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As Israel expands its ground assault into Gaza, the scale and intensity of activity on the Lebanon front has also increased, reflecting Hezbollah’s willingness to support Hamas even at the risk of igniting a broader regional conflict.
“The rules of engagement, which have been so far relatively respected, are being increasingly tested day after day, so no one can dismiss the risk of a wider escalation,” said Karim Bitar, professor of international relations at Saint Joseph University in Beirut.
Hezbollah said on Tuesday it had “killed and wounded” the crew of a Merkava tank near northern Israel's Pranit barracks. It was not immediately known how many soldiers were killed in the attack, as the Israeli military does not immediately acknowledge fatalities.
Overnight, Israeli forces struck the outskirts of several southern Lebanese towns – Ramia, Aita Al Shaab and Labouneh – with white phosphorous and artillery.
The Israeli military said the attack had been aimed at Hezbollah military positions, including a weapons cache.
The use of white phosphorous by Israel in its attacks on south Lebanon has been documented on several occasions by rights group Amnesty International. Its use is banned under international law.
Although Israel and Hezbollah have exchanged fire almost daily since the conflict began, the cross-border bombardment has significantly intensified since last week, after Israel announced the “second stage” of its war on Hamas.
Yemen’s Houthi rebels also claimed to have launched “a large batch of ballistic and cruise missiles and a significant number of drones” towards Israel’s southern city of Eilat on Tuesday – the third such operation claimed by the rebel group.
Gaza invasion a 'red line' in 'unity of fronts' strategy
“We have seen a widening of the geographic area in which the military operations are happening,” Mohanad Hage Ali, a senior fellow at the Carnegie Middle East Centre in Beirut, told The National.
Since 2021, Hezbollah and its allies have employed a strategy commonly referred to as the “unity of fronts”, in which the respective groups would pool resources, tactics and weapons, Mr Ali explained.
The strategy saw them form a “a Nato of non-state actors, if you will, in which they would all join in if attacked by Israel and that would deter Israel from launching attacks against these organisations”.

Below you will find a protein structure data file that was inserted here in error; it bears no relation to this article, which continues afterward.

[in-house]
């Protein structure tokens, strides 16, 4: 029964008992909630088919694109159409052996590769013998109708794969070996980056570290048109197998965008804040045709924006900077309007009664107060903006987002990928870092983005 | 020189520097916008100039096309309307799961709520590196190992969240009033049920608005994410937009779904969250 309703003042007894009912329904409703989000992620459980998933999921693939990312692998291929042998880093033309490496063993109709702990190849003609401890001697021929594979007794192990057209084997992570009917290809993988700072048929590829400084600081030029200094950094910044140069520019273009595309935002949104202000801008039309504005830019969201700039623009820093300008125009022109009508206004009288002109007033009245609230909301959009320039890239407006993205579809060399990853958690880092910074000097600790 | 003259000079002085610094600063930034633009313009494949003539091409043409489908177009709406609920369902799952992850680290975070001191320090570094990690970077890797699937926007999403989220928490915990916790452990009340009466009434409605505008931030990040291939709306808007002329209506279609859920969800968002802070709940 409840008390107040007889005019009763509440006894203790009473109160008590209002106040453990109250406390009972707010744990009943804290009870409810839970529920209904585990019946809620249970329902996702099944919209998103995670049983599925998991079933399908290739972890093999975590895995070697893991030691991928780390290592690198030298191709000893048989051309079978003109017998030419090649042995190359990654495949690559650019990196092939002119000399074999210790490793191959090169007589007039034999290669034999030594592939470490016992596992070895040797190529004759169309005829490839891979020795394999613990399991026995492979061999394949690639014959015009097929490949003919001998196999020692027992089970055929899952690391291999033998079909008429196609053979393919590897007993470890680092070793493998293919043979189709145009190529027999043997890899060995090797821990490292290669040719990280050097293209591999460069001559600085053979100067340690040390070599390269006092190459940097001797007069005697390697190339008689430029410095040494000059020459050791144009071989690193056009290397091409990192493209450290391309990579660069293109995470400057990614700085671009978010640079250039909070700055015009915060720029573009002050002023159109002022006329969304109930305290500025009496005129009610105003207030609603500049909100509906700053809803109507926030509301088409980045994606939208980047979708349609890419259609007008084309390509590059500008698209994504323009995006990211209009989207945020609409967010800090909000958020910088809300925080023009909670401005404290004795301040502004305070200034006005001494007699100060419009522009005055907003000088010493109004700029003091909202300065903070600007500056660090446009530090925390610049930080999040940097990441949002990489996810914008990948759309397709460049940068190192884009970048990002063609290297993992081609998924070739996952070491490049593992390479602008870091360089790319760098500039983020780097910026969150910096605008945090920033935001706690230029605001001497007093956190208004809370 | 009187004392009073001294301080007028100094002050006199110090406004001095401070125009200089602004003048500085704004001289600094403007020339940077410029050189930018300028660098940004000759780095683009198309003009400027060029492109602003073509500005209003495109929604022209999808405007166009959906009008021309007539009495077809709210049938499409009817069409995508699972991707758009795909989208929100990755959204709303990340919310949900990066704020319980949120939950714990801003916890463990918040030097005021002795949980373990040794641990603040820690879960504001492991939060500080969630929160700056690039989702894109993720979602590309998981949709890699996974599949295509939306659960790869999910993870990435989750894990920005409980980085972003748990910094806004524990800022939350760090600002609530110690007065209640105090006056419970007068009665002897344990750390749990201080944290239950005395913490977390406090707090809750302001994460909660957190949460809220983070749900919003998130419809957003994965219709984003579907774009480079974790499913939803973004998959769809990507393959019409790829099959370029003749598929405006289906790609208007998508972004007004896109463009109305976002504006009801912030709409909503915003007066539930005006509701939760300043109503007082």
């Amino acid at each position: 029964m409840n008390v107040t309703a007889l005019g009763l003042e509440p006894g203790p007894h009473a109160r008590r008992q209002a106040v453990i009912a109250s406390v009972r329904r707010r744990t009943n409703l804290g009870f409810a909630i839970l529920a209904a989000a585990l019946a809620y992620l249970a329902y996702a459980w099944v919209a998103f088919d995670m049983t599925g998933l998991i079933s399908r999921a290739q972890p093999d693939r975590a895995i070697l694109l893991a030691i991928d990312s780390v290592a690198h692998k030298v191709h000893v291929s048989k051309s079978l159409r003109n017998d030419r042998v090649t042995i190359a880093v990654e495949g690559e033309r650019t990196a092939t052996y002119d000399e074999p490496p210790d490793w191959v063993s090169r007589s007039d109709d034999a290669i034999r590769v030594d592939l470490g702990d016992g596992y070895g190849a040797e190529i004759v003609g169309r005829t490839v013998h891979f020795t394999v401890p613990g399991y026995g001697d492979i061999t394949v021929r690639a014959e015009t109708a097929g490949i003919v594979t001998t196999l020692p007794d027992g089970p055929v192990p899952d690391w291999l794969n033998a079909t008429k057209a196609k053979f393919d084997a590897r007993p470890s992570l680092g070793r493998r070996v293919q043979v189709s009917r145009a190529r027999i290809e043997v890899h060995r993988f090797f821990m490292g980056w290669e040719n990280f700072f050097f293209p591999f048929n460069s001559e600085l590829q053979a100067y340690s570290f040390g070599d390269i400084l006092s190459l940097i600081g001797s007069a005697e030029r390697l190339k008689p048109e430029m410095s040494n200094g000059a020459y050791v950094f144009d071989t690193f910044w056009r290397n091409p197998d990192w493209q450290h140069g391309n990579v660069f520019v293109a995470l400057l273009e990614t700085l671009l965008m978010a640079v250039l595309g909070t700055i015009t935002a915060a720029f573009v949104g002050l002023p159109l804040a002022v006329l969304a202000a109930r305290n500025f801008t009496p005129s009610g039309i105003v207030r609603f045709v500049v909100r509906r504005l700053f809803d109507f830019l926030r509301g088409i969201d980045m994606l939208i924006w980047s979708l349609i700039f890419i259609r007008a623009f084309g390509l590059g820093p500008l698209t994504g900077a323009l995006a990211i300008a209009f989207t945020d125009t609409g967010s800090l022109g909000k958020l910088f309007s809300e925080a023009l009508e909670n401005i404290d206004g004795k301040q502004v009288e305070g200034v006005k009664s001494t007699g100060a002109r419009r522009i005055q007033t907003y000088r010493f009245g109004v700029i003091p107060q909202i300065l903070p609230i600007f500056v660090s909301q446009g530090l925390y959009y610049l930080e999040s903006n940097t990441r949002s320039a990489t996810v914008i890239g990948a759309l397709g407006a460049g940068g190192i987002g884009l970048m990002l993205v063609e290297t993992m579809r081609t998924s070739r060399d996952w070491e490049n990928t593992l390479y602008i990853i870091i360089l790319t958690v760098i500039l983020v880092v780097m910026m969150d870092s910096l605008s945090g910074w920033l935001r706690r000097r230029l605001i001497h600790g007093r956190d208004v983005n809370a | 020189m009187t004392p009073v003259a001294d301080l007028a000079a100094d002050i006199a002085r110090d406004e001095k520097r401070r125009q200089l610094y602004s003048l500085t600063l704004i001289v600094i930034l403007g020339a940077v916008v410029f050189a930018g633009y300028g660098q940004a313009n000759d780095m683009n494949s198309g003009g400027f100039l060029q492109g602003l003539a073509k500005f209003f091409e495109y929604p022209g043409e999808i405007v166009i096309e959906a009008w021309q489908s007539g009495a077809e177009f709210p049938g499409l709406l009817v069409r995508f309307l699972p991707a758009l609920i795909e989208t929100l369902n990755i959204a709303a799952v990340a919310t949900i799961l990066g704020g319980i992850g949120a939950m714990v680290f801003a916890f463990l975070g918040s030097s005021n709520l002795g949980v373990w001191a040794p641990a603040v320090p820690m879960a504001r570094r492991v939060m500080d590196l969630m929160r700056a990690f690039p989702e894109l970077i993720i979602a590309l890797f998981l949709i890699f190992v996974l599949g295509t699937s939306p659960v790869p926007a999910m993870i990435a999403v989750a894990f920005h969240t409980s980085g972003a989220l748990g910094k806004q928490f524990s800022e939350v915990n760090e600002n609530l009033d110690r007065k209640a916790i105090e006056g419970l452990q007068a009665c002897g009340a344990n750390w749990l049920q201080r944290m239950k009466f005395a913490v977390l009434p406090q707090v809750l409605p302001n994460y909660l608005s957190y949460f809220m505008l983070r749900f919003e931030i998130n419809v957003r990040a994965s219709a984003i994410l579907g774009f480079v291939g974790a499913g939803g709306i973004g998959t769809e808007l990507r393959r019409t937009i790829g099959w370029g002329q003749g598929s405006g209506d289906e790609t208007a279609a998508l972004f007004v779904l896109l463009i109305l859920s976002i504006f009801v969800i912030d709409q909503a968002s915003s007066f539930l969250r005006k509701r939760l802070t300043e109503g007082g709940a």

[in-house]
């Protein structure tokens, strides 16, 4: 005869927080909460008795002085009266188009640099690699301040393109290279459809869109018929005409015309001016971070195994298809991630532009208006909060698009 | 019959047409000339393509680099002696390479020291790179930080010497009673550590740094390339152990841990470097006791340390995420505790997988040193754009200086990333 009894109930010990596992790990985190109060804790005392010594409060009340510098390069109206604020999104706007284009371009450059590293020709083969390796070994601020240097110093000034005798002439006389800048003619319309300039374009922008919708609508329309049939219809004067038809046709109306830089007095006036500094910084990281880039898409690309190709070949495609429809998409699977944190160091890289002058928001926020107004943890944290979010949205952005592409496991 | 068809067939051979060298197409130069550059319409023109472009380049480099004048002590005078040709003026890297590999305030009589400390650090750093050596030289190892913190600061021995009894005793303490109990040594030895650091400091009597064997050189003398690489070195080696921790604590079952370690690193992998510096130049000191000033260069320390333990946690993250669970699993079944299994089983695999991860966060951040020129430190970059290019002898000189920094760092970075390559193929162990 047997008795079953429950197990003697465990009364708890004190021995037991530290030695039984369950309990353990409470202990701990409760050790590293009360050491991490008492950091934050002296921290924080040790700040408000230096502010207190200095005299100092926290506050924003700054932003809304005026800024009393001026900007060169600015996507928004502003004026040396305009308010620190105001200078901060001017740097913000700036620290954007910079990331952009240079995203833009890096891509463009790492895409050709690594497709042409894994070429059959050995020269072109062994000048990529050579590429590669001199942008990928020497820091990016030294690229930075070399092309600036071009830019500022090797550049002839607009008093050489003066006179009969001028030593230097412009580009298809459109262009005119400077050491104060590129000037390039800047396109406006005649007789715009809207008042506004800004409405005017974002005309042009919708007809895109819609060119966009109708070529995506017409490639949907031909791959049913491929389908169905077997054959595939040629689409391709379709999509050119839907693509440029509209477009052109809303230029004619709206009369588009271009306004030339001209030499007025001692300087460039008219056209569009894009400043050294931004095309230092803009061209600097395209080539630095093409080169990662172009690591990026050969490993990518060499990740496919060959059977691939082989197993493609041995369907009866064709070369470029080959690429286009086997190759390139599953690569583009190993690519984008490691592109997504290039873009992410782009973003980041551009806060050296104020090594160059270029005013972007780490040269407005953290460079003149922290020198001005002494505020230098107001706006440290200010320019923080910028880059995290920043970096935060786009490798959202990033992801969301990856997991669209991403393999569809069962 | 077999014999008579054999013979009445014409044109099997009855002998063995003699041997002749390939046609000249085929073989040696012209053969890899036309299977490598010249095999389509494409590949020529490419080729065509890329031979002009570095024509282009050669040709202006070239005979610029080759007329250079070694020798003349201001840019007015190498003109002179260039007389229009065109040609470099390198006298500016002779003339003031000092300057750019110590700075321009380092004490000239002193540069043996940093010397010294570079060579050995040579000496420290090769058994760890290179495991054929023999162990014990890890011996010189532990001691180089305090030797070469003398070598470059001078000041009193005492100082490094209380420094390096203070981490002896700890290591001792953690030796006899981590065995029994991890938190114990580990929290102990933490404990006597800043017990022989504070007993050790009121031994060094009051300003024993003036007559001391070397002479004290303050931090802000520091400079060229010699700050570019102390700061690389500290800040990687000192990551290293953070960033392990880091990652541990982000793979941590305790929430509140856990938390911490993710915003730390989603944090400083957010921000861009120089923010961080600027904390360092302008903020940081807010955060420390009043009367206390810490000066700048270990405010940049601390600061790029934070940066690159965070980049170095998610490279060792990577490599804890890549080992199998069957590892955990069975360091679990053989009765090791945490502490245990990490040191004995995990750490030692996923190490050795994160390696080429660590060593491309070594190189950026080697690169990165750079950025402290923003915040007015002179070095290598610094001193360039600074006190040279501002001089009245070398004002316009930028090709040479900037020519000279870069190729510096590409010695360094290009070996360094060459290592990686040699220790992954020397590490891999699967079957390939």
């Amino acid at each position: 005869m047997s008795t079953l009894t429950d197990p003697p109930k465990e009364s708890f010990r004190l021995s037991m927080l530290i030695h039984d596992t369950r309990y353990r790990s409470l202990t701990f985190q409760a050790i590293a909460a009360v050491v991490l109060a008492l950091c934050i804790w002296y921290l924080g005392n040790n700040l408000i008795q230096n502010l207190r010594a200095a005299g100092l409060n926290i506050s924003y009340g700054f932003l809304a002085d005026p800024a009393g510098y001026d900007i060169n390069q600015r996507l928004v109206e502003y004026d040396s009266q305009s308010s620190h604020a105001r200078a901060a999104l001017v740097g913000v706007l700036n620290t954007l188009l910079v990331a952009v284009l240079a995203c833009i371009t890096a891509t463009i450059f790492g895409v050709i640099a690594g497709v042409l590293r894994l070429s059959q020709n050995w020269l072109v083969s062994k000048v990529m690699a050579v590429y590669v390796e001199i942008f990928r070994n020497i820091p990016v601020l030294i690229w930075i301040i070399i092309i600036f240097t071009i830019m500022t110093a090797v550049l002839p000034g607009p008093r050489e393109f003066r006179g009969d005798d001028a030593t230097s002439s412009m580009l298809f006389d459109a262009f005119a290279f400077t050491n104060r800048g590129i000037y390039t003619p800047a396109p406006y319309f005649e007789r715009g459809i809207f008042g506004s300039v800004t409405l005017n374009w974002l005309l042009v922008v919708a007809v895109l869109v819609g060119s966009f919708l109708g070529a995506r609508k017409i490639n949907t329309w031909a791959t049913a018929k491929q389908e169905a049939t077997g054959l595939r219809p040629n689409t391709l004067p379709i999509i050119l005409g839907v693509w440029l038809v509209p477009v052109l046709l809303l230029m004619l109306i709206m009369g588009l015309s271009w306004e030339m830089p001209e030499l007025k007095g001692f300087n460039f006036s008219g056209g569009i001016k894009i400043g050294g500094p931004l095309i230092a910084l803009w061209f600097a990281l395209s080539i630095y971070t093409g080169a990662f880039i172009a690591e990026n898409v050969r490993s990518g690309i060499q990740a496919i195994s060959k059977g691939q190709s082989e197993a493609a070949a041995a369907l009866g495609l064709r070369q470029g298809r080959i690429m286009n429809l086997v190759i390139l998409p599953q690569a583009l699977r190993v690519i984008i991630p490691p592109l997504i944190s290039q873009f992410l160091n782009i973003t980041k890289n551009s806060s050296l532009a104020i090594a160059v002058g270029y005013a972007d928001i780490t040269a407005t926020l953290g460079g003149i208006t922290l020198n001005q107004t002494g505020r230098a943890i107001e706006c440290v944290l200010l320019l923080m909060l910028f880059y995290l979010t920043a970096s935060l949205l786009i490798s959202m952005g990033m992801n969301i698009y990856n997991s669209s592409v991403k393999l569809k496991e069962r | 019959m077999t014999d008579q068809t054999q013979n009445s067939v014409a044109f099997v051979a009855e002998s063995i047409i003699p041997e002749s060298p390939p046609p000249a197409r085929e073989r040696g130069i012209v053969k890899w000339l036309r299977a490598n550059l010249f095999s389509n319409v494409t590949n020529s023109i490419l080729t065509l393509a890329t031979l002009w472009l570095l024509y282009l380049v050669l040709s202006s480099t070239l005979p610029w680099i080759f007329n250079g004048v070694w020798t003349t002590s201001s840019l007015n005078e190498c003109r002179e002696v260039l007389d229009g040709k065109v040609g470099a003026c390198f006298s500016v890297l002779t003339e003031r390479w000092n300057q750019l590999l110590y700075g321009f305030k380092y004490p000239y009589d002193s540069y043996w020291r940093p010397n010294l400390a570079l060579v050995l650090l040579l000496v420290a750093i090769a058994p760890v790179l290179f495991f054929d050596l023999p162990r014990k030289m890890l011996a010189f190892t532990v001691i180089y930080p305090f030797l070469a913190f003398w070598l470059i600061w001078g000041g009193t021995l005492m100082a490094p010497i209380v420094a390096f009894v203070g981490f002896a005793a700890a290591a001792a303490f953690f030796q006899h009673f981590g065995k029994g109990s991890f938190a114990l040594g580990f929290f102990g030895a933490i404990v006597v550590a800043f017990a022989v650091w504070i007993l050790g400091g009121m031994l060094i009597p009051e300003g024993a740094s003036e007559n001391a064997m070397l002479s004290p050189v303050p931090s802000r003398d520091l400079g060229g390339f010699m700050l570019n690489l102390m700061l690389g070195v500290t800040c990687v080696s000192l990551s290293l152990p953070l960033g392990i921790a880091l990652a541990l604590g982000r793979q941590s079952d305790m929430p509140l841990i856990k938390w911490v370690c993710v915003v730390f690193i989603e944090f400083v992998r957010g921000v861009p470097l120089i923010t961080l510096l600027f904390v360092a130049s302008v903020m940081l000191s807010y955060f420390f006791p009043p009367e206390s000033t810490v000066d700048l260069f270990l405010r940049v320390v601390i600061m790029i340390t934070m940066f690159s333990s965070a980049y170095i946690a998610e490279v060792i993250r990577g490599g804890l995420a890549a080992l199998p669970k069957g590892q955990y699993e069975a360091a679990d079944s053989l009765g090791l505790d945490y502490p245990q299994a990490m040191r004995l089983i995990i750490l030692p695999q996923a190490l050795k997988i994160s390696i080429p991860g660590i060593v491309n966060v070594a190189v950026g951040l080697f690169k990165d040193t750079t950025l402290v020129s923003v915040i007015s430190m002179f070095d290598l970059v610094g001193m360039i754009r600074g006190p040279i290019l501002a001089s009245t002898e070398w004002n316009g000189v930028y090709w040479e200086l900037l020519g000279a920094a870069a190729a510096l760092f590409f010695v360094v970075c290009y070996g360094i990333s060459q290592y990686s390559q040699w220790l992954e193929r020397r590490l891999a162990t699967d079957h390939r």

“So what we're seeing now in south Lebanon has been in the works for years,” he explained.
“Hezbollah has to step in to try and draw a red line around the invasion of the Gaza Strip and destruction of Hamas.”
The unity of fronts strategy has also been enacted in Yemen, where the Iran-backed Houthis have launched attacks on Israel over the past three weeks, and in Iraq, where Iran-backed groups have attacked US military instalments.
How has the Israel-Lebanon front evolved?
The gradually escalating conflict has been more or less continuous since hostilities began on October 8, punctuated by brief lulls in the bombardment.
Three weeks ago, when the conflict first erupted between Israel and armed militant groups in Lebanon led by Hezbollah, the Iran-backed party primarily launched attacks on Israeli military instalments – intelligence watchtowers, surveillance infrastructure and tanks. The vast majority of casualties were soldiers.
Hezbollah has also allowed Palestinian groups such as Islamic Jihad and Hamas to cross into Israel for limited operations.
The exchange of fire was largely tit for tat: whenever Israeli shelling killed civilians, Hezbollah or its allies would also attack civilians. If an especially high death toll was announced in Gaza following intense aerial bombardment by Israel, groups in south Lebanon would, in turn, intensify their own attacks.
But the tactics have since evolved.
Hezbollah and its allies intensified attacks on Israel following the latter’s high-intensity bombardment of Gaza last week, which was accompanied by a ground operation conducted under the cover of a total communications blackout.
Israel, in turn, has responded by striking up to 20km into Lebanon in areas such as Jezzine, no longer limiting itself to the border – a significant boost in hostilities.
Hezbollah aims to prevent a military invasion of the Gaza Strip, or at least keep Israel too occupied to focus its full attention on the enclave.
The group is sending the message that “it will step if will step in and will be part of this conflict if Israel continues its ground invasion in Gaza”, Mr Ali explained.
“And secondly, it's also an attempt to engage as many Israeli soldiers in the north to divert some of the resources away from the Gaza Strip,” he continued.
“Hezbollah will keep phasing its escalation to try an avoid a war, as it tries to send the message to Israel that it needs to limit its operation in the Gaza Strip, or this will get out of hand.”
To date, at least 50 people have been killed in Lebanon since the conflict with Israel erupted – mostly Hezbollah fighters and some fighters from allied groups. There have been four civilian casualties, including Reuters journalist Issam Abdallah.
Most of Hezbollah’s fighters have been killed in Israeli drone strikes, leading the powerful group to unveil its surface-to-air missile capability for the first time on Sunday when it downed an Israeli drone.
Eight Israelis have been killed in attacks coming from Lebanon, the vast majority of them soldiers.
Thousands of people have evacuated or been displaced on both sides of the border.